Forum on Education Abroad, NAFSA & EAIE 2012

Universitas 21: A Consortium Approach to Inspiring Global Perspectives Through Study Abroad.

The U21 Student Mobility Group presented at three international conferences in 2012, the Forum on Education Abroad, held in Denver, USA in March; NAFSA, held in Houston, USA in May and EAIE in Dublin, Ireland in September.

 

Chris Berry (University of Auckland), Nigel Cossar (University of Melbourne), Gail Armistead (University of Nottingham) and Marilyn Miles (University of Birmingham) shared a number of case studies which demonstrated the benefits of working as a network to create innovative opportunities for student international engagement. Referring to the Delhi Accord which outlines U21’s strategic objectives for student mobility (signed by all U21 members in 2010), the panel demonstrated the importance of strategy and planning to develop programmes which provide meaningful international experiences for students.

 

The first case study highlighted the key features of the Global Issues  Programne, which allows students from a number of U21 partners to study global- and internationally-focused courses in a virtual classroom with students from across the world, and the option of studying on campus at a partner institution. One of the key strengths of the programme is how it has been adapted at each partner to suit institutional requirements – at some partners it is embedded into existing degree programmes, while at others it is a stand-alone diploma.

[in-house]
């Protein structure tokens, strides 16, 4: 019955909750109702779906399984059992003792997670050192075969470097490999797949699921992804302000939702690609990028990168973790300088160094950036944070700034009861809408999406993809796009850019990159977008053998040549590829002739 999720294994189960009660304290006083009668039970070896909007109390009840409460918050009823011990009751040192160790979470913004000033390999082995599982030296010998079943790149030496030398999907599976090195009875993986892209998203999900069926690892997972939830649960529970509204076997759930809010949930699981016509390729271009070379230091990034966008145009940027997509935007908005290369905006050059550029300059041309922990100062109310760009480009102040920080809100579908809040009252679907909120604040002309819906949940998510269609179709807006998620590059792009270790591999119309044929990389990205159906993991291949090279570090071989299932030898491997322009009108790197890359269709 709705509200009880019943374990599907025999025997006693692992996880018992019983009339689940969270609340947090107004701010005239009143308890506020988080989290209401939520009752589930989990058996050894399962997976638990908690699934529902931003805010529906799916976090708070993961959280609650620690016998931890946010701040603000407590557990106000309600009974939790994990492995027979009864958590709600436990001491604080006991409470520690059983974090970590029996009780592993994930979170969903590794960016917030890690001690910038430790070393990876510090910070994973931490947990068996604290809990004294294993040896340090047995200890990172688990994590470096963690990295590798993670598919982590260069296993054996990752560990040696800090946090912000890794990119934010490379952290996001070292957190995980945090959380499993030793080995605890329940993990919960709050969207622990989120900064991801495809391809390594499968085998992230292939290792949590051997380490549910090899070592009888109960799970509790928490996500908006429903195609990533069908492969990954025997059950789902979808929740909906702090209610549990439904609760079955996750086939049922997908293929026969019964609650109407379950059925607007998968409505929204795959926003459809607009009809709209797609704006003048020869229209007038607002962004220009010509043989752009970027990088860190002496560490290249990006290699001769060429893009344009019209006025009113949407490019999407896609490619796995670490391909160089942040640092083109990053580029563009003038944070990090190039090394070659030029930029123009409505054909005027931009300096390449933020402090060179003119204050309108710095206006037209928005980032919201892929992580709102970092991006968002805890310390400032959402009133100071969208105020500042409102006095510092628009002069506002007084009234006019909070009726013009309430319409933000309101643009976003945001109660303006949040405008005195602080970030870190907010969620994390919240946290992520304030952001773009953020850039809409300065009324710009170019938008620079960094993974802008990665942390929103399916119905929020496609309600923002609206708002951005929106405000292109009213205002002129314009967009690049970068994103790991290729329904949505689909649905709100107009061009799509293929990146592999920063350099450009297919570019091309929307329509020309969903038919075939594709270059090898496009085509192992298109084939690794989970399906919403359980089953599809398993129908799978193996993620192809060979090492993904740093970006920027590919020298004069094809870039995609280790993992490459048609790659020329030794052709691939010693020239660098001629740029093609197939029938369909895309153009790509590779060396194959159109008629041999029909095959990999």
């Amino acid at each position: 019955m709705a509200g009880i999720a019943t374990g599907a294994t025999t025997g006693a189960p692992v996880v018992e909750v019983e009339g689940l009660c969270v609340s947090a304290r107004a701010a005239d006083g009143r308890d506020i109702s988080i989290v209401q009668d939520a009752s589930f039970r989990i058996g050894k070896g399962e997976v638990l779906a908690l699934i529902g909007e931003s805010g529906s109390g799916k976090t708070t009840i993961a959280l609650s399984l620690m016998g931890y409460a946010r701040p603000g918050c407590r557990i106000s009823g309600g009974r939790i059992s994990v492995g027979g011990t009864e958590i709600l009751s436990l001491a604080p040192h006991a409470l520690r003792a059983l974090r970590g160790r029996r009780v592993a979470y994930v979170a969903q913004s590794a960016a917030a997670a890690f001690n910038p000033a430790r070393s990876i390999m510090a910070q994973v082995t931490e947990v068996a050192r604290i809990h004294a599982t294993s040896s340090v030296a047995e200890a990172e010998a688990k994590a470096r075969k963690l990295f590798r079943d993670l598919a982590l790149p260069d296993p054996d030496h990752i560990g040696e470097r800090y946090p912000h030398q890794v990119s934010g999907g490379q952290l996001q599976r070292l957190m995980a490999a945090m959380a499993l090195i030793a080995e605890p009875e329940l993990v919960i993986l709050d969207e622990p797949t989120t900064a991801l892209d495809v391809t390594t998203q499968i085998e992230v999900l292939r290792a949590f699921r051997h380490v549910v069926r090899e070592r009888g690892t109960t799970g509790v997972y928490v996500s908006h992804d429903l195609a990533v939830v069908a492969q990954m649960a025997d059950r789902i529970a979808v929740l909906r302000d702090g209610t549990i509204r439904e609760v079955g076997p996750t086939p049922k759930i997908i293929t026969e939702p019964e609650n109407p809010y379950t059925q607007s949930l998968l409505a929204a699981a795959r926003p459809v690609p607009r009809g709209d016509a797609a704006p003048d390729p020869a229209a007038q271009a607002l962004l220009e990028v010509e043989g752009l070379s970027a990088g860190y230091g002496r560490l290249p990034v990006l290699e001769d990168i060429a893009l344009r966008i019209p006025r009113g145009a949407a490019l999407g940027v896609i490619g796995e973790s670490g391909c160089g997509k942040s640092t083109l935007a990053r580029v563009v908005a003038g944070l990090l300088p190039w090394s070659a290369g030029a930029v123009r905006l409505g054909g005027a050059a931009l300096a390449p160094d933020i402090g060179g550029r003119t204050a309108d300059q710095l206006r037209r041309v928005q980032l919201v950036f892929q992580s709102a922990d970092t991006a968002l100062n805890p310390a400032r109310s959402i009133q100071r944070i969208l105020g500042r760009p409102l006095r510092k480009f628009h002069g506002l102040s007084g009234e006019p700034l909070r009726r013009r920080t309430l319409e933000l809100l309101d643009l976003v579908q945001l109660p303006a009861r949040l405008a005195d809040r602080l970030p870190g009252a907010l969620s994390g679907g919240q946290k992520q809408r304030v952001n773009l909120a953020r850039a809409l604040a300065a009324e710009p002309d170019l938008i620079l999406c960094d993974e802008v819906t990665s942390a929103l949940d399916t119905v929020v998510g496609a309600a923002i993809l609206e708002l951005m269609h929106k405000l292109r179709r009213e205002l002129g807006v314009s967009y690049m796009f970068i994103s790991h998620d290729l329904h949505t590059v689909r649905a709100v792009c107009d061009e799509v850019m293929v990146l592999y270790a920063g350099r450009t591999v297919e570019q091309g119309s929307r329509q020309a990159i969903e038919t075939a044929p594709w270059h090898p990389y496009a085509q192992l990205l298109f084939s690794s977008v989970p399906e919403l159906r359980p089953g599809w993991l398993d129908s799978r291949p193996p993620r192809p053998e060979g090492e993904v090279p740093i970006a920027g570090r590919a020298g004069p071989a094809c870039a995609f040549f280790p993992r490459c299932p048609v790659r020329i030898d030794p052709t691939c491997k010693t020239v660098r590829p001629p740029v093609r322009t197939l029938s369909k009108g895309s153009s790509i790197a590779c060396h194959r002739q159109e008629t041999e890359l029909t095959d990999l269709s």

The second case study was of an online course, Intercultural Awareness in Study Abroad, developed at the University of Nottingham, to provide a structured environment for reflection and feedback on the overseas experiences of a select group of exchange students. It provided an excellent example of a model which had been shared with U21 partners, with lessons shared and best practices adopted across the network.

 

The third case study was of a Masters course on Security run jointly between the universities of Delhi, Birmingham and Melbourne, held over a  five-day period in Delhi. The collaborative approach gave graduate students the chance to engage with other perspectives while working on a topic relevant to their current studies. Delivered by all three partners, the course demonstrated the willingness and commitment of network members to create opportunities for graduates, which were also credit bearing for two of the three partners.

 

The sessions were well attended and feedback indicated that the international fl avour of the collaboration and presentation was appreciated by the audience.